COVID-19 has changed the daily lives of millions of families, bringing brand new challenges from every direction. In addition to battling for toilet paper, wandering the house armed with Lysol, and juggling conference calls while children wreak havoc in the next room, parents must also worry about how COVID-19 might affect their children’s education.
Every summer, we write about the dangers of summer brain drain. Brain drain refers to the learning loss that students experience when they are out of school for an extended length of time—like summer…or during a pandemic.
Although there obviously isn’t research (yet) on the academic impacts of widespread school closures like this one, there is plenty of research to suggest that any sort of school closure causes students to fall behind:
“Missing 10 days of math class in middle or high school led to lower test scores and grades, one recent paper found, while reducing high school graduation by 6 percentage points and college enrollment by 5 points.
Mass school closings are different than individual absences, but the evidence is concerning here, too.
A 2019 study took advantage of the fact that teachers’ strikes were common in Argentina in the 1980s and 1990s — so common that the average student missed nearly 90 school days in the early and middle grades.
That time without school lowered students’ chances of earning a high school diploma or a college degree, compared to students in parts of the country less affected by strikes….
[T]here is clear evidence that most students learn less during the summer, even if test-score gaps don’t necessarily widen much.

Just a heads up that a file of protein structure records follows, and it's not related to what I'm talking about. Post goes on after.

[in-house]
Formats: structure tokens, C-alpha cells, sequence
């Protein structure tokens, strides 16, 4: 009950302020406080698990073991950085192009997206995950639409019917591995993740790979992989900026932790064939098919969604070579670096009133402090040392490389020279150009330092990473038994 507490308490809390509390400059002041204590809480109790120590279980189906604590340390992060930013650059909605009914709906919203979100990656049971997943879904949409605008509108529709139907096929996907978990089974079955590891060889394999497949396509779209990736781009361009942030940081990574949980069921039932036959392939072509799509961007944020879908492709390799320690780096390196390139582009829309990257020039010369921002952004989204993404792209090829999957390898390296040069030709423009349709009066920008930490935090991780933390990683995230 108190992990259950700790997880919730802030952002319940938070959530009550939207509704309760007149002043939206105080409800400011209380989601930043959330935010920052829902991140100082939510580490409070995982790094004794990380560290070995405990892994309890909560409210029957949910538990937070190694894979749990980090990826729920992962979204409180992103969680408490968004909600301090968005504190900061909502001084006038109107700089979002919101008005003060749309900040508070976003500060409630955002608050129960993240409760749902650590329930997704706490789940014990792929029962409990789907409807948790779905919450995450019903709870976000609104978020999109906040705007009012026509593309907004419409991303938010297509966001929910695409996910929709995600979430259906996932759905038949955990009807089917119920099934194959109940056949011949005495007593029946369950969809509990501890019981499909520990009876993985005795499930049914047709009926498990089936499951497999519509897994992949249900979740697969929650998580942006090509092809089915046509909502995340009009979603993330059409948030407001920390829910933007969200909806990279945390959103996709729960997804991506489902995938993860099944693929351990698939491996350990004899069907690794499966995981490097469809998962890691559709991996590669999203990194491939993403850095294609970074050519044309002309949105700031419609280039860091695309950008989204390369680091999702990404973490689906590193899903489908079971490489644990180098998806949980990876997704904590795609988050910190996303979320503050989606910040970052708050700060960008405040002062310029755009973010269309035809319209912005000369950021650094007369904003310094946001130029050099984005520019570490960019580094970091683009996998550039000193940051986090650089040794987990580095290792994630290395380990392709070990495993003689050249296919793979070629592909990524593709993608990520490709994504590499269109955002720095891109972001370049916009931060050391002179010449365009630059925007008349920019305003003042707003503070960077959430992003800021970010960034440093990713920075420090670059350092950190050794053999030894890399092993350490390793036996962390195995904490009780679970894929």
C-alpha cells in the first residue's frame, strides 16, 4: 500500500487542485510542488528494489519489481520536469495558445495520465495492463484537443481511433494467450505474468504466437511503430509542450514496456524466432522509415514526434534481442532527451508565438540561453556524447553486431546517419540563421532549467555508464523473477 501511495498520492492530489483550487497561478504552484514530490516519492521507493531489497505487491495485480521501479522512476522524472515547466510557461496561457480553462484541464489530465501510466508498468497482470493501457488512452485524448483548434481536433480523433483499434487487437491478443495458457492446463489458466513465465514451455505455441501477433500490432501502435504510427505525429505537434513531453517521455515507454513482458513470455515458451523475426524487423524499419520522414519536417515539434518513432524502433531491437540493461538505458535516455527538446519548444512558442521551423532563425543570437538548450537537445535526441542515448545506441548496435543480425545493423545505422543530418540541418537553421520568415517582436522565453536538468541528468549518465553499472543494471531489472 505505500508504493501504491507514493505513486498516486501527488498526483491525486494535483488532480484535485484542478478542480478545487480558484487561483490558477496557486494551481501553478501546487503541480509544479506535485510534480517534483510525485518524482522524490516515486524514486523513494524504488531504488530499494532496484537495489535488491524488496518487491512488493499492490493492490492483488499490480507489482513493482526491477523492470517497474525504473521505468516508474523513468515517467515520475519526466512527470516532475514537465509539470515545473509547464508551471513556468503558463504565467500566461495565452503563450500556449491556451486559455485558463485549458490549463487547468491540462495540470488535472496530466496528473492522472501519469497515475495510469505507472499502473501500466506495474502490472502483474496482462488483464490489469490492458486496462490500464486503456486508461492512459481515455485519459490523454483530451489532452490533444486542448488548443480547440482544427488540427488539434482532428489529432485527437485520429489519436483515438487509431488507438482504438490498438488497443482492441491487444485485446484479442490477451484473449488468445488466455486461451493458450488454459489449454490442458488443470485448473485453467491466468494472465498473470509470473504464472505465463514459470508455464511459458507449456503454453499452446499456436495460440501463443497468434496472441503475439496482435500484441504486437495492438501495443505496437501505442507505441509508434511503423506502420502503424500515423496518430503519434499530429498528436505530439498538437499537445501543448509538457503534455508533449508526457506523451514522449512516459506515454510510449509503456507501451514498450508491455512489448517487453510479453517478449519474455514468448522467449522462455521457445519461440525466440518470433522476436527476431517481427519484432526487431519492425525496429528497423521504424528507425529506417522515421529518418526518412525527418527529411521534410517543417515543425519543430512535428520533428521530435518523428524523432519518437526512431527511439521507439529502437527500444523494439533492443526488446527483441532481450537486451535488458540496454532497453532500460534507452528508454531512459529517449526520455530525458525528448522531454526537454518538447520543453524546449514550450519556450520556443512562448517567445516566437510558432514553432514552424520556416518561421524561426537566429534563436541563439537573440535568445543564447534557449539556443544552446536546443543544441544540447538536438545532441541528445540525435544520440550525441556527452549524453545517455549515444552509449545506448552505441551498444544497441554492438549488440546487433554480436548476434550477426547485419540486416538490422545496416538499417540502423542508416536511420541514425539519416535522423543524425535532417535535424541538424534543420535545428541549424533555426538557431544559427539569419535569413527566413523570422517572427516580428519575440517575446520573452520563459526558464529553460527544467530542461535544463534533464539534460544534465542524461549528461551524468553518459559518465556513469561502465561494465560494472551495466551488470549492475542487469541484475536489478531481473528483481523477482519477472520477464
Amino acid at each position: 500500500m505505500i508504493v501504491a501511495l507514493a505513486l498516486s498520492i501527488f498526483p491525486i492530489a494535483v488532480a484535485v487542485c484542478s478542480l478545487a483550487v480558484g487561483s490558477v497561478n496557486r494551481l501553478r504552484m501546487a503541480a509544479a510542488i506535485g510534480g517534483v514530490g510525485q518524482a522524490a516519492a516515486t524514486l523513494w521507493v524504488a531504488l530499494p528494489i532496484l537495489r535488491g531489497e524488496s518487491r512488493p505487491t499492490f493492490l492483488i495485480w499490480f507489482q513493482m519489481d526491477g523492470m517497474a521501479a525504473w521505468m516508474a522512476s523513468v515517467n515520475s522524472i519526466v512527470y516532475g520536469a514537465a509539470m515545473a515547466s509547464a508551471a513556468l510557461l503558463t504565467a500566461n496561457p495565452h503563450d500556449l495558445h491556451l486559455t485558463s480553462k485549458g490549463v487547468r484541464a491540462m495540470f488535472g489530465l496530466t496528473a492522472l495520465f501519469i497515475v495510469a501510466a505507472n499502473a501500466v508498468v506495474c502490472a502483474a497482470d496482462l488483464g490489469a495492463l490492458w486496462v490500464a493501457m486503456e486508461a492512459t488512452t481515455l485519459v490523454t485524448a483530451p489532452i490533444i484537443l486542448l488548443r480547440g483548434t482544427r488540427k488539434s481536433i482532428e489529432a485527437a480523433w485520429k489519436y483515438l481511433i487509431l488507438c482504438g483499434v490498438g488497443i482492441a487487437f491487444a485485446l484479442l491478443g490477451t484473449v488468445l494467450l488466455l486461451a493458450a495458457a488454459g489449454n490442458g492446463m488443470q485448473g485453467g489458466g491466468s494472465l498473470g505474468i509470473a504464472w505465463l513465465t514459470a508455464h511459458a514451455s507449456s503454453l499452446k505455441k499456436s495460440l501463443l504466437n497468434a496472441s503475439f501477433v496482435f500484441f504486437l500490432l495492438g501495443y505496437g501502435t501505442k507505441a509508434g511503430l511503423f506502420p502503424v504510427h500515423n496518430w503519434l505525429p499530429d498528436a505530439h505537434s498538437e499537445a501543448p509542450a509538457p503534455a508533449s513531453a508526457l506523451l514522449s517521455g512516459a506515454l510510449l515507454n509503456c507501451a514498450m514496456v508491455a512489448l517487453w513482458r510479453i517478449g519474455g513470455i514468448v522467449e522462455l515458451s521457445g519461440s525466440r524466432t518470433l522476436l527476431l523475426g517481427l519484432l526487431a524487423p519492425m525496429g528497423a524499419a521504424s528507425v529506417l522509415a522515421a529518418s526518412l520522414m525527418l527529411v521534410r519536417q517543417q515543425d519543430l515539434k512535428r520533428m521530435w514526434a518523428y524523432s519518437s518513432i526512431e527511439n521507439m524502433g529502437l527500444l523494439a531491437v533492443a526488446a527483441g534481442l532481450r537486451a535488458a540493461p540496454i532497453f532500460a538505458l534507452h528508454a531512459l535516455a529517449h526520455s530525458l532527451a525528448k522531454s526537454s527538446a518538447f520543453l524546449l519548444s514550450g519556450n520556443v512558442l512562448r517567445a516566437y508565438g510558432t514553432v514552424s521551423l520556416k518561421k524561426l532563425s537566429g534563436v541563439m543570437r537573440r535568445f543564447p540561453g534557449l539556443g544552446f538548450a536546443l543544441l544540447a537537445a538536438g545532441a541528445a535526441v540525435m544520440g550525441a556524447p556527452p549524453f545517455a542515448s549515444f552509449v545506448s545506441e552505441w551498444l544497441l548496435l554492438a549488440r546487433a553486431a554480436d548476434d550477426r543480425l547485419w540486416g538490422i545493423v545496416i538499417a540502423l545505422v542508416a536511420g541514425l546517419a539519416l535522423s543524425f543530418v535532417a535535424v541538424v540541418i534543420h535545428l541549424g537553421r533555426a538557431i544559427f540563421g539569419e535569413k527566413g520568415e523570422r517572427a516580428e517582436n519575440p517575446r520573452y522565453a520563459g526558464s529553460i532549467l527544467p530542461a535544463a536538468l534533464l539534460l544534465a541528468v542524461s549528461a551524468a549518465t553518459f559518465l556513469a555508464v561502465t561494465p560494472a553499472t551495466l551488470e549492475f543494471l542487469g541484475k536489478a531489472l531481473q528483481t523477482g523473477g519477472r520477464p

All in all, the weight of the research is consistent with common sense: missed school is going to mean missed learning.”
The good news is that schools have taken amazing steps to try to keep students learning throughout this closure. Most schools have instituted some form of digital learning, ensuring that students still engage academically from day to day.
Although the dedication and responsiveness of teachers implementing online learning is admirable, a couple of hours per day in front of a computer screen simply isn’t a one-to-one replacement for a full school day.
What Can Parents Do?
Here are some steps that parents can take to help ensure that their children do not lose vital academic skills during the COVID-19 school closures:
Create a schedule
Establish clear windows of time dedicated to learning. Students can be tempted to rush through their daily assignments to get schoolwork over with, but this undermines the whole point of digital learning days—actually learning. Dedicated learning time removes some of the temptation to rush through work.
Provide additional academic support
Even when teachers make themselves available, students are less likely to reach out for support in a digital setting than in the normal school setting. As a result, it’s more important than ever to get involved in your children’s schoolwork. If you find it tough to offer solid academic support—after all, not many people are still great with high school algebra—there are lots of other options. Your local C2 center can also provide online tutoring; in-person sessions will resume as it is safe to do so.
Limit entertainment screen time
Obviously screen time spent learning is necessary, but we can and should limit the amount of time our children spend playing video games and watching movies—even if being cooped up together in the same house makes that challenging.
Start a family book club, story time, or other reading activity. One of the best brain-building activities is to read, so any way you can encourage reading while kids are out of school is a win.
Encourage learning outside of schoolwork
There are tons of options for students to explore, from learning to code to picking up a second language to exploring a new hobby.
The brain is like a muscle: use it or lose it. Make sure your kids put those brains to good use so that they come out of these school closures even smarter than before!